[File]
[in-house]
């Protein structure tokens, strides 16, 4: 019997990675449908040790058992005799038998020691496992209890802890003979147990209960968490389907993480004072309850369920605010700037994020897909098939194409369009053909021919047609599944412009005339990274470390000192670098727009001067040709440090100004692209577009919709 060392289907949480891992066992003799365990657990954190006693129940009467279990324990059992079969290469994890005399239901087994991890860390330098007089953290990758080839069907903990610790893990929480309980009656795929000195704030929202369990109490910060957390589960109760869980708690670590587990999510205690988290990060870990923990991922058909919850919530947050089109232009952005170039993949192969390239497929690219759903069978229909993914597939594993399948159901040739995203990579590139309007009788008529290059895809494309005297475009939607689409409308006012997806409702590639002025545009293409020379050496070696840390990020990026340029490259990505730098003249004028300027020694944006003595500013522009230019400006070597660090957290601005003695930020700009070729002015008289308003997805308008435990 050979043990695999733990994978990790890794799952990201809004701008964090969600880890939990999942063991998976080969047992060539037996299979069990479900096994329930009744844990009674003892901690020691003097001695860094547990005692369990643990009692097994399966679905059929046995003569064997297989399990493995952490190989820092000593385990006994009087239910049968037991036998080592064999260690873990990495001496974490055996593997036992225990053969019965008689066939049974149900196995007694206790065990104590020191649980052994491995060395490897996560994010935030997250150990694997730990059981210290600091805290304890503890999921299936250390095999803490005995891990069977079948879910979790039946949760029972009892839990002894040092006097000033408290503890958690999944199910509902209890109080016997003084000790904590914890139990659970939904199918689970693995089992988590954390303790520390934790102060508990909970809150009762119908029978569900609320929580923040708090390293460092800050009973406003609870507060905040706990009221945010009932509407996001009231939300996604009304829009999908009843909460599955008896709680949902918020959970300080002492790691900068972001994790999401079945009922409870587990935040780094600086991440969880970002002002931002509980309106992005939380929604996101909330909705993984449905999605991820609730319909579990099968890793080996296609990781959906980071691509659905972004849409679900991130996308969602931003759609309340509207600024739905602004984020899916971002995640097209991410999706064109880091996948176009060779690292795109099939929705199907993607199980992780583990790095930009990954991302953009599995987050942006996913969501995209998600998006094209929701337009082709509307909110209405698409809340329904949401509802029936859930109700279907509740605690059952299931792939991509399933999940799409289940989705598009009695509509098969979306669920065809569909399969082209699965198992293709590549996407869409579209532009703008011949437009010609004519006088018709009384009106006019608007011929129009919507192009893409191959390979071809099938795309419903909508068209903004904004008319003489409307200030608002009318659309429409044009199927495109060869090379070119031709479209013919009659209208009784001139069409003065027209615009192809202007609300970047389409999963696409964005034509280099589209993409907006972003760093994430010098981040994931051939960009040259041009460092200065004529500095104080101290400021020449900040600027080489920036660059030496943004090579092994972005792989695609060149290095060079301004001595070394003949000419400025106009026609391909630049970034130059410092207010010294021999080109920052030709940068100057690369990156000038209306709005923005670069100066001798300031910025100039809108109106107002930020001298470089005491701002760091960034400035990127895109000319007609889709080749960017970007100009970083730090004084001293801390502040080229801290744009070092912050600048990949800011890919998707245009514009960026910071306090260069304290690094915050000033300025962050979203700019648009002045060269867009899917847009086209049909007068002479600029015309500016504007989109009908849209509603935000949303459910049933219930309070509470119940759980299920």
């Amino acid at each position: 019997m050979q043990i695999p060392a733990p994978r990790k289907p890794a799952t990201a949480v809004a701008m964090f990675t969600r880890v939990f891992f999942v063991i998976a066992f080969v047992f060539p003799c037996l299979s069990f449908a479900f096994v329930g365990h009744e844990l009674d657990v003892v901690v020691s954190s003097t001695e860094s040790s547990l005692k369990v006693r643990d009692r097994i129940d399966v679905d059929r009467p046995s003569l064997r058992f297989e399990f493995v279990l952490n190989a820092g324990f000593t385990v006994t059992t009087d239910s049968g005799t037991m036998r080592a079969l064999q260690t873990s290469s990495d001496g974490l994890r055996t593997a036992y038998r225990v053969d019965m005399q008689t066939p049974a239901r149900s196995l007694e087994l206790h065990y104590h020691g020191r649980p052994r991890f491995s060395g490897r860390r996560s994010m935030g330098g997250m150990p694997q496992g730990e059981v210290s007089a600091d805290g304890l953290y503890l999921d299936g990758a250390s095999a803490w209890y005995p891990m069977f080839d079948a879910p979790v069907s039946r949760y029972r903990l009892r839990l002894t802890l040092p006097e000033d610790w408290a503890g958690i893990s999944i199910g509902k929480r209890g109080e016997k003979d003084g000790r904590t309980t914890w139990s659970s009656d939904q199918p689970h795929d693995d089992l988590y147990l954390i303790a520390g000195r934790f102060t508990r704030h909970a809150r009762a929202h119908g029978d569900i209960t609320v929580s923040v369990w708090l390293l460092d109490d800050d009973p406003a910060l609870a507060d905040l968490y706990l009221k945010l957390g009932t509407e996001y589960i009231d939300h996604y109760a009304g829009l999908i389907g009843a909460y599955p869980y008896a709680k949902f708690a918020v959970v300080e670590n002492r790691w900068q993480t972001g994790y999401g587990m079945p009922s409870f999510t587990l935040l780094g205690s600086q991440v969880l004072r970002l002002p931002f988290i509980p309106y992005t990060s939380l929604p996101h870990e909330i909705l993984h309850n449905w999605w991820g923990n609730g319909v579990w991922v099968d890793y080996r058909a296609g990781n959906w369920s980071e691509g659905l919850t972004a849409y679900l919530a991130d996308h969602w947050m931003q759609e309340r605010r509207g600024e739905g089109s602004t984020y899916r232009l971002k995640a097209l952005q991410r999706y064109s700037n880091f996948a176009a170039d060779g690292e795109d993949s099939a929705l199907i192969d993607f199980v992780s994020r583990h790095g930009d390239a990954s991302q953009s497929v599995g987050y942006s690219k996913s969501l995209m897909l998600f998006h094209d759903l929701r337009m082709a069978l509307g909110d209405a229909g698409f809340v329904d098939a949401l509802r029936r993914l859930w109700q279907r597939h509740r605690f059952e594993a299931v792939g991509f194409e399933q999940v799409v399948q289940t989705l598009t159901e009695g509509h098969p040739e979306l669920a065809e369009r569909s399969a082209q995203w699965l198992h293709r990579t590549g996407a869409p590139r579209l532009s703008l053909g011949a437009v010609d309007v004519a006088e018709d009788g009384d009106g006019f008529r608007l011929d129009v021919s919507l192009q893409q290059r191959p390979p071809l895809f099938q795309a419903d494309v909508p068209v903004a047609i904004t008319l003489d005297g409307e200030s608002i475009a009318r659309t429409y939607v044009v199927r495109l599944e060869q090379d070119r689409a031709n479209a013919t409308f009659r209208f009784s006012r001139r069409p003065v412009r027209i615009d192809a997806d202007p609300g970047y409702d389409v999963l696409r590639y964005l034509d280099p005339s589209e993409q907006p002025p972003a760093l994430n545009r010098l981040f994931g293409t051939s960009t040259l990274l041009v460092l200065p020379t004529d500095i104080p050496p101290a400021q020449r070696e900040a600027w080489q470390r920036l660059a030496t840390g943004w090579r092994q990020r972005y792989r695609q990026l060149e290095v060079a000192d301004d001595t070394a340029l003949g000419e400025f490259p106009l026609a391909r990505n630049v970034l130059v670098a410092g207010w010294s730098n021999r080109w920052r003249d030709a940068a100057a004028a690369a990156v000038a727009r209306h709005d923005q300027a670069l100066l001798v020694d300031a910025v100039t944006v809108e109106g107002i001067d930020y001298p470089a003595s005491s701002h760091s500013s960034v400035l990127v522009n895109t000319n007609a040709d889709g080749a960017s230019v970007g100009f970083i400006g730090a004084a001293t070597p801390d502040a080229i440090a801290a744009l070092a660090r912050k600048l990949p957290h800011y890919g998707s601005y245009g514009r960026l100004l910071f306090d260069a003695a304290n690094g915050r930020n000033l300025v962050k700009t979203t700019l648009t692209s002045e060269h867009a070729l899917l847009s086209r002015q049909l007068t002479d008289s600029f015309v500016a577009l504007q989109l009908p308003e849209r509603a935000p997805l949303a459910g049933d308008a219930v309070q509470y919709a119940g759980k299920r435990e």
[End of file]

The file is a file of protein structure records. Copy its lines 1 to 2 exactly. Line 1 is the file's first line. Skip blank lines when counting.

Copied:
[in-house]
């Protein structure tokens, strides 16, 4: 019997990675449908040790058992005799038998020691496992209890802890003979147990209960968490389907993480004072309850369920605010700037994020897909098939194409369009053909021919047609599944412009005339990274470390000192670098727009001067040709440090100004692209577009919709 060392289907949480891992066992003799365990657990954190006693129940009467279990324990059992079969290469994890005399239901087994991890860390330098007089953290990758080839069907903990610790893990929480309980009656795929000195704030929202369990109490910060957390589960109760869980708690670590587990999510205690988290990060870990923990991922058909919850919530947050089109232009952005170039993949192969390239497929690219759903069978229909993914597939594993399948159901040739995203990579590139309007009788008529290059895809494309005297475009939607689409409308006012997806409702590639002025545009293409020379050496070696840390990020990026340029490259990505730098003249004028300027020694944006003595500013522009230019400006070597660090957290601005003695930020700009070729002015008289308003997805308008435990 050979043990695999733990994978990790890794799952990201809004701008964090969600880890939990999942063991998976080969047992060539037996299979069990479900096994329930009744844990009674003892901690020691003097001695860094547990005692369990643990009692097994399966679905059929046995003569064997297989399990493995952490190989820092000593385990006994009087239910049968037991036998080592064999260690873990990495001496974490055996593997036992225990053969019965008689066939049974149900196995007694206790065990104590020191649980052994491995060395490897996560994010935030997250150990694997730990059981210290600091805290304890503890999921299936250390095999803490005995891990069977079948879910979790039946949760029972009892839990002894040092006097000033408290503890958690999944199910509902209890109080016997003084000790904590914890139990659970939904199918689970693995089992988590954390303790520390934790102060508990909970809150009762119908029978569900609320929580923040708090390293460092800050009973406003609870507060905040706990009221945010009932509407996001009231939300996604009304829009999908009843909460599955008896709680949902918020959970300080002492790691900068972001994790999401079945009922409870587990935040780094600086991440969880970002002002931002509980309106992005939380929604996101909330909705993984449905999605991820609730319909579990099968890793080996296609990781959906980071691509659905972004849409679900991130996308969602931003759609309340509207600024739905602004984020899916971002995640097209991410999706064109880091996948176009060779690292795109099939929705199907993607199980992780583990790095930009990954991302953009599995987050942006996913969501995209998600998006094209929701337009082709509307909110209405698409809340329904949401509802029936859930109700279907509740605690059952299931792939991509399933999940799409289940989705598009009695509509098969979306669920065809569909399969082209699965198992293709590549996407869409579209532009703008011949437009010609004519006088018709009384009106006019608007011929129009919507192009893409191959390979071809099938795309419903909508068209903004904004008319003489409307200030608002009318659309429409044009199927495109060869090379070119031709479209013919009659209208009784001139069409003065027209615009192809202007609300970047389409999963696409964005034509280099589209993409907006972003760093994430010098981040994931051939960009040259041009460092200065004529500095104080101290400021020449900040600027080489920036660059030496943004090579092994972005792989695609060149290095060079301004001595070394003949000419400025106009026609391909630049970034130059410092207010010294021999080109920052030709940068100057690369990156000038209306709005923005670069100066001798300031910025100039809108109106107002930020001298470089005491701002760091960034400035990127895109000319007609889709080749960017970007100009970083730090004084001293801390502040080229801290744009070092912050600048990949800011890919998707245009514009960026910071306090260069304290690094915050000033300025962050979203700019648009002045060269867009899917847009086209049909007068002479600029015309500016504007989109009908849209509603935000949303459910049933219930309070509470119940759980299920």